Bordeaux can mean greatness. For me, the image was reinforced not long ago when the New York wine collector George Sape invited a few dozen Bordeaux enthusiasts to a dinner at the French consulate to benefit Cité du Vin, an ambitious new world wine center (in the shape of a decanter) nearing completion in the city of Bordeaux.
Among other wines he brought from his cellar for the occasion were two storied Bordeaux: a Château Mouton Rothschild and a Château Palmer. Despite being from the challenged 1975 vintage, the wines demonstrated the longevity of the best Bordeaux — even from a less-than-ideal year — and their unique ability to intrigue us and satisfy us after so many decades.
You can begin to get a taste of this “Bordeaux-ness” in some of the “everyday” Bordeaux that are churned out of the region each year and that sell for a tiny fraction of the price of the Moutons and Palmers. And yet, despite aggressive marketing of these wines in recent years based on their quality and value, the region still fights an image among young and even not-so-young Americans as their father’s, if not their grandfather’s, Bordeaux.
Why is that?
No doubt, there’s a stodginess associated with Bordeaux, a formality that greets you on labels that typically depict 18th- or 19th-century chateaux, often behind tall iron gates or stone walls, with many words in French. (By contrast the Chinese, who see Bordeaux as a status symbol, love this.)
Then there are all the appellations to learn, which, depending on whether they are on the Left Bank or the Right Bank of the rivers Garonne and Dordogne for the reds, are dominated by Cabernet Sauvignon or Merlot. The main white grapes are Sauvignon Blanc, Semillon and Muscadelle, and don’t expect the labels to necessarily tell you which varieties in which proportions are in the bottle.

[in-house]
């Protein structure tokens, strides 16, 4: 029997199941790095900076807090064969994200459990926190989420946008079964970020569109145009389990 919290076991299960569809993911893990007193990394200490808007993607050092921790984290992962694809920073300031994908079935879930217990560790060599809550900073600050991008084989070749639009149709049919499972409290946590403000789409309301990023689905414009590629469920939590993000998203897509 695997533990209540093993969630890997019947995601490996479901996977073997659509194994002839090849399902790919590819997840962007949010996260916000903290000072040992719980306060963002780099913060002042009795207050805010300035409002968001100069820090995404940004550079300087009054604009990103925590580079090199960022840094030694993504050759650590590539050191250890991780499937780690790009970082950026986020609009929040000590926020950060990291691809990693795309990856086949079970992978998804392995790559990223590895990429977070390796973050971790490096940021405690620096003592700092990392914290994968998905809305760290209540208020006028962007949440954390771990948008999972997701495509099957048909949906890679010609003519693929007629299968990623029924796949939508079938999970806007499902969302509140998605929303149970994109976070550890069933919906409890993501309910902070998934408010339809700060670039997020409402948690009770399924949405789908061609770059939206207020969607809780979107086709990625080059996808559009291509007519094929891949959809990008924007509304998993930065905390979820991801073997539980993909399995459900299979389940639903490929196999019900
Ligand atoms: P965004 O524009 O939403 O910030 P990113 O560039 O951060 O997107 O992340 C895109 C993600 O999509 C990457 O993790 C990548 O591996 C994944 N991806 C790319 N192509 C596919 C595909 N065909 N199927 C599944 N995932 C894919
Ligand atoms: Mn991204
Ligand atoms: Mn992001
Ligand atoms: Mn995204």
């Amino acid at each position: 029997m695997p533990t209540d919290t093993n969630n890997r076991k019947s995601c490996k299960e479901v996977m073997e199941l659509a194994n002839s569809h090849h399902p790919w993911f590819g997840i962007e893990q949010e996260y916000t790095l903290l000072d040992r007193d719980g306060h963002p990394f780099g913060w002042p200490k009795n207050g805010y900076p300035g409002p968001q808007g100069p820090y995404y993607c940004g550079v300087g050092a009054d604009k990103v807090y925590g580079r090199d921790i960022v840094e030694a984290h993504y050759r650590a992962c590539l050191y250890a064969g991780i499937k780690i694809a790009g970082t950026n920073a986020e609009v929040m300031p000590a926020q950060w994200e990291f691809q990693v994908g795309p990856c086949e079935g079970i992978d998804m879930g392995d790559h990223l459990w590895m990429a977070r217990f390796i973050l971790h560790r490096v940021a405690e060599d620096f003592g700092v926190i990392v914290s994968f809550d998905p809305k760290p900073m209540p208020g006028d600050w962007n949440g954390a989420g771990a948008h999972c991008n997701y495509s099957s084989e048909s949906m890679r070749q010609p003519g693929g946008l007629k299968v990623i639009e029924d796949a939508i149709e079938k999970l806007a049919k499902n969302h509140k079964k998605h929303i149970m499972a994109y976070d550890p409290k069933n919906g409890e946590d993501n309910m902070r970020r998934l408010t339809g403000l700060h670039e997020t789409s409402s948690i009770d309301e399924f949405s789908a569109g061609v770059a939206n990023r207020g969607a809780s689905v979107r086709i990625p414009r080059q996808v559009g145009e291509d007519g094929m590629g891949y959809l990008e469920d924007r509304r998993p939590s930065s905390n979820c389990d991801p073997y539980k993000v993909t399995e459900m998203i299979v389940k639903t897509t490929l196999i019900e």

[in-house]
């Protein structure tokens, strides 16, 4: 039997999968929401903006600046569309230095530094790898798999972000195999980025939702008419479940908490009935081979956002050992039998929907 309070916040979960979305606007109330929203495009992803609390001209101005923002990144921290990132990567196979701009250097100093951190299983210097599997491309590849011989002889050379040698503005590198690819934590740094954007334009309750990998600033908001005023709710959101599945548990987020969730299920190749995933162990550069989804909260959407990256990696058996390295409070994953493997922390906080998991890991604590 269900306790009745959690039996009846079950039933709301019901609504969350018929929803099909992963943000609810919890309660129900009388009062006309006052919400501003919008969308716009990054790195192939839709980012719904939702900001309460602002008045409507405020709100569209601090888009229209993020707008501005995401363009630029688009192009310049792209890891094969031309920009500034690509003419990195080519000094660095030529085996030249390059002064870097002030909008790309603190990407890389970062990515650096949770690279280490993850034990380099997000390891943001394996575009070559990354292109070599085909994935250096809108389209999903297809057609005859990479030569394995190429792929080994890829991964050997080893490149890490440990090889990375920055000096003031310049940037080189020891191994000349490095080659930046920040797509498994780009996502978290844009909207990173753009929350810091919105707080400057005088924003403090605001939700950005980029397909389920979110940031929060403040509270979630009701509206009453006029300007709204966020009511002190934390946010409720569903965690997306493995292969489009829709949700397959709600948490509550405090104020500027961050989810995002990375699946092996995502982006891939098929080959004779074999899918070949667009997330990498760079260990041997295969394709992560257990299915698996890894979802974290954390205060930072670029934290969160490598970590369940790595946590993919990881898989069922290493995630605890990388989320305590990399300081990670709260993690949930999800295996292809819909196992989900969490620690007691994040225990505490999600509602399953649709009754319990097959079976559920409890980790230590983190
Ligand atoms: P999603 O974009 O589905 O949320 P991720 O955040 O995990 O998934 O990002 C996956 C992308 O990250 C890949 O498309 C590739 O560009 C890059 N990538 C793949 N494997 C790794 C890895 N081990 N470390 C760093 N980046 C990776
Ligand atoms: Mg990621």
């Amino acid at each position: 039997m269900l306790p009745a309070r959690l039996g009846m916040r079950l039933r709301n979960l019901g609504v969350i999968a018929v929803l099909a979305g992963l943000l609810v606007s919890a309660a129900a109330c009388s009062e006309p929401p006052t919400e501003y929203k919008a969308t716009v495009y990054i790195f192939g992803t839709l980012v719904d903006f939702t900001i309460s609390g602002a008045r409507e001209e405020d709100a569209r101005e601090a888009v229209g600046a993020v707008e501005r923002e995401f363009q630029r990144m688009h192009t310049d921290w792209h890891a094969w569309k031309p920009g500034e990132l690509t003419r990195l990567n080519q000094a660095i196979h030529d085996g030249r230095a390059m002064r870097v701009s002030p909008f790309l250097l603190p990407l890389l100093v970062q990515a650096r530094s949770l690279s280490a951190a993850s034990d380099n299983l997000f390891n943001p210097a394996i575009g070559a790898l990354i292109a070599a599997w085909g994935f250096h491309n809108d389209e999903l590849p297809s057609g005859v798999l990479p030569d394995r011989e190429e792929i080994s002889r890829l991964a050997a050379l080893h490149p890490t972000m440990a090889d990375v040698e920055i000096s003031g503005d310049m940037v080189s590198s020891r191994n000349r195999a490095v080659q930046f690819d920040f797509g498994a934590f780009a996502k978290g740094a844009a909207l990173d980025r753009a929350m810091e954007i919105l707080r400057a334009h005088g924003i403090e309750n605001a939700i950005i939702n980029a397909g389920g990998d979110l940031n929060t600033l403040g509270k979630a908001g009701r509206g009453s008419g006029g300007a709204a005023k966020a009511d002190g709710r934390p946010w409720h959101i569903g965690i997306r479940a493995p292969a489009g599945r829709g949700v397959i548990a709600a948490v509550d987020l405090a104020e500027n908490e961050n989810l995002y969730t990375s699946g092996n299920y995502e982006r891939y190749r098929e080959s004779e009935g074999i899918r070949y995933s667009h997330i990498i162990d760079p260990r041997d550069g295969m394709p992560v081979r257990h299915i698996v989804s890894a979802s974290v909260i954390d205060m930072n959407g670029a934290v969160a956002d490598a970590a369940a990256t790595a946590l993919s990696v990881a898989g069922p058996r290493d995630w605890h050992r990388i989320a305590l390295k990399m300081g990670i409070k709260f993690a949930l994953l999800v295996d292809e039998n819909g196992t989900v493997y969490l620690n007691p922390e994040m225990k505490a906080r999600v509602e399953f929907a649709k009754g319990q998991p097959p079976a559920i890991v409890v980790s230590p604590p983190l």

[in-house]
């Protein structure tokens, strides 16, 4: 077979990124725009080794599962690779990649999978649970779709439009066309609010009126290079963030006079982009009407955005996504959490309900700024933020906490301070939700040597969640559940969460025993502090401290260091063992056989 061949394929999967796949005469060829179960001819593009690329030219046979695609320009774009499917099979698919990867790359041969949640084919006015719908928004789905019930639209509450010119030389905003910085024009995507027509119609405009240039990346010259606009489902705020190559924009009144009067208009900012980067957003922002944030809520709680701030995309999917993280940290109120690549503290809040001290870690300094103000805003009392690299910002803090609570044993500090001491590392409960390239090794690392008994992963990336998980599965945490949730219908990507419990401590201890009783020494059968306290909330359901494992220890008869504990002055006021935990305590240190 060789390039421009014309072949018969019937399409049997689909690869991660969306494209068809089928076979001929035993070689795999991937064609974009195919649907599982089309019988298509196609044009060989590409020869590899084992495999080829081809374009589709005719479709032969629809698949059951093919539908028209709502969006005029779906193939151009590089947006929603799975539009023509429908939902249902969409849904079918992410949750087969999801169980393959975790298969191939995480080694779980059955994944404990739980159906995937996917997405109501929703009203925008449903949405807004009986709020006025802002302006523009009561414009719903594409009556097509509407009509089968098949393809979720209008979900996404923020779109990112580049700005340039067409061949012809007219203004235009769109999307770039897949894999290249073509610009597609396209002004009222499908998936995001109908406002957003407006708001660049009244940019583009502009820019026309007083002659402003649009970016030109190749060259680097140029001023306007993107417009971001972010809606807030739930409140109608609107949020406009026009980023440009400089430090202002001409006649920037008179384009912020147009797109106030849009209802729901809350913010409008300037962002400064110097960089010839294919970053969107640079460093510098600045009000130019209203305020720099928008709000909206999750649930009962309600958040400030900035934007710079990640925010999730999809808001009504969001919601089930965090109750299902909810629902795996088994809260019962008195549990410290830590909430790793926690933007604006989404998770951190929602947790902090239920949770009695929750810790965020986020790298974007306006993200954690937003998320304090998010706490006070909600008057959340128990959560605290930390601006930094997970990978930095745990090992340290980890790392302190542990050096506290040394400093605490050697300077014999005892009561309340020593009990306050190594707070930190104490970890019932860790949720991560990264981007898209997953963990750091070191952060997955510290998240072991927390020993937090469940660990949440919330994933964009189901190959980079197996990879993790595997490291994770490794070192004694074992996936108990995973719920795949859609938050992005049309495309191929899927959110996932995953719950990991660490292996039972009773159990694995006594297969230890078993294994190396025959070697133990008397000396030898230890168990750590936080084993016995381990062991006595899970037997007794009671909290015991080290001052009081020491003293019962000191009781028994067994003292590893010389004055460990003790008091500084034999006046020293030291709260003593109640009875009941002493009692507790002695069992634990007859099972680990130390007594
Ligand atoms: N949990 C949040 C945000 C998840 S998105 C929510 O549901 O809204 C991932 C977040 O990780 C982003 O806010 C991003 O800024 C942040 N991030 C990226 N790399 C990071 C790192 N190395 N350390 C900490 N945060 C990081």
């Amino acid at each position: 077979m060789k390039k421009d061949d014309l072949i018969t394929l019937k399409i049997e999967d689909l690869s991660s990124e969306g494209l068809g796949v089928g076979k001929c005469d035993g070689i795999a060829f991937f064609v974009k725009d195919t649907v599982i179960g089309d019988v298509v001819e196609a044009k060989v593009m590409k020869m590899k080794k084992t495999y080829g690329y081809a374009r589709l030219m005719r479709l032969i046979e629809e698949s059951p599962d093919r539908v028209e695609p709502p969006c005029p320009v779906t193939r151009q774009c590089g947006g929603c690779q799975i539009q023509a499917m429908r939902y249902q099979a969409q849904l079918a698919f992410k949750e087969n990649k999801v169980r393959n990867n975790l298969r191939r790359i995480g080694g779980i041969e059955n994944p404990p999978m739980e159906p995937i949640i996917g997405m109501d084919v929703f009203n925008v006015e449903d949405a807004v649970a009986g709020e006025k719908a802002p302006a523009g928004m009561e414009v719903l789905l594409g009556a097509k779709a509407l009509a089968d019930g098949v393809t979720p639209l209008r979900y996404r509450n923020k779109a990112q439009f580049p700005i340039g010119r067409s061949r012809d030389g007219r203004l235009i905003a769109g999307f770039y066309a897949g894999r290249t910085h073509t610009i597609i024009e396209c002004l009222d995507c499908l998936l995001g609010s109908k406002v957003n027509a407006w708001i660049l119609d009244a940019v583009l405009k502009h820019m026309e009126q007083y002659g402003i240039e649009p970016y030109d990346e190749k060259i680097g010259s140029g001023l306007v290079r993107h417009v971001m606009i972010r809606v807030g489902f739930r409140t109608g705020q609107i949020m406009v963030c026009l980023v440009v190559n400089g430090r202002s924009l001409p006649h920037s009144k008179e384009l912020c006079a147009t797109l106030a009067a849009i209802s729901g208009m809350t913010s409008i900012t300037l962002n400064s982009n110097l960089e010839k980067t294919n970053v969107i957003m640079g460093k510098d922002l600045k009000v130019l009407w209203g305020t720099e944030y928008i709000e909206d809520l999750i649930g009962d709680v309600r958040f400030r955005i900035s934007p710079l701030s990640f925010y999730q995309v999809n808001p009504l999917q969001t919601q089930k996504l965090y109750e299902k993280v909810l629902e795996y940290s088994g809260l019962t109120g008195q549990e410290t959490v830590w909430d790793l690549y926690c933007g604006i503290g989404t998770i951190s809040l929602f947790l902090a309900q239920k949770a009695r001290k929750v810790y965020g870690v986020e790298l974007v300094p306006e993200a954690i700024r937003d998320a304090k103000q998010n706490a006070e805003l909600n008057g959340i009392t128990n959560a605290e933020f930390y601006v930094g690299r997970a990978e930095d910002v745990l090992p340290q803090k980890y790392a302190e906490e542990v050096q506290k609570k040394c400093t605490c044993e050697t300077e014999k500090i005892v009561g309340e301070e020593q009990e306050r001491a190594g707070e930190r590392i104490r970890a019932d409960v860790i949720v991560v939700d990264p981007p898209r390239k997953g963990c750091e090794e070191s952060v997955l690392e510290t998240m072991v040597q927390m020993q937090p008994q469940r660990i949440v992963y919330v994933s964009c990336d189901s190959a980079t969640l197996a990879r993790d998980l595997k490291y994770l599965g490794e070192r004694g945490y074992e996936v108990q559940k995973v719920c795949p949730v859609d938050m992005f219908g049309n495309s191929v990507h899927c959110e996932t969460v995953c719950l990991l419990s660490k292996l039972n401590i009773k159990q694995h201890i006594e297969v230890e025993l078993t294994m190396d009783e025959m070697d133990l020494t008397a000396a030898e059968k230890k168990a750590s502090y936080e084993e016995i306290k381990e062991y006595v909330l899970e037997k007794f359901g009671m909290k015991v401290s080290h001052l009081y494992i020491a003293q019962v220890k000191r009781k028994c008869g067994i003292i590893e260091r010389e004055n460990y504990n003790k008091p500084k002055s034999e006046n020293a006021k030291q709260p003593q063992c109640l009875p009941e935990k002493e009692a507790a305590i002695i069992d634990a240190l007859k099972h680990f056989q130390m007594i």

Yes, Bordeaux takes work. But I also believe that when it comes to relatively inexpensive wines that offer interest and complexity, Bordeaux is in a league of its own. I’ll almost always choose a bottle of $12 to $20 Bordeaux over a wine in the same price range from California or Australia or South America, a view confirmed by my recent tastings of a couple of dozen red and white Bordeaux. The other thing I like about these wines is that they have modest alcohol levels, ranging from 11.5 to 13 percent for the whites and usually not above 13.5 percent for the reds, which helps define their elegance.
If there’s an issue it’s that few of these wines have wide circulation. The good news is that there is a vast number of them, so it pays to choose a handful from your wine store and decide which ones you like, then go back and try some more. Here are a few notable examples in a range of prices with at the very least modest distribution.
Consistently satisfying, this vintage shows pear and tropical fruit tastes and notes of orange, vanilla and sage. It was even better the second day. (Sample)
Bursting with citrus, mainly lemon and pink grapefruit, with an herb note and refreshing acidity that makes it a natural for simply prepared fish and as an easy-drinking, warmer-weather white.
This blend of 70% Sauvignon and 30% Semillon shows impressive complexity with a core taste of green apple, exotic spice notes and a stony minerality that suggests gunflint. It’s a beautiful “grand cru” that shows off the glories of top white Bordeaux. (Sample)
Excellent balance between tannin and fruit, with dark-berry tastes and hints of black licorice and cedar. Bordeaux elegance in a good value.
Lovely aromas and tastes of red and dark fruits with sweet spice and cedar notes. The price makes this one a steal.
Easy to drink with relatively soft tannins, concentrated blackberry fruit and refreshing acidity. (Sample)
Made from organic grapes, shows impressive complexity with blackberry and cassis tastes with a meat note and touches of eucalyptus, menthol and minerals. (Sample)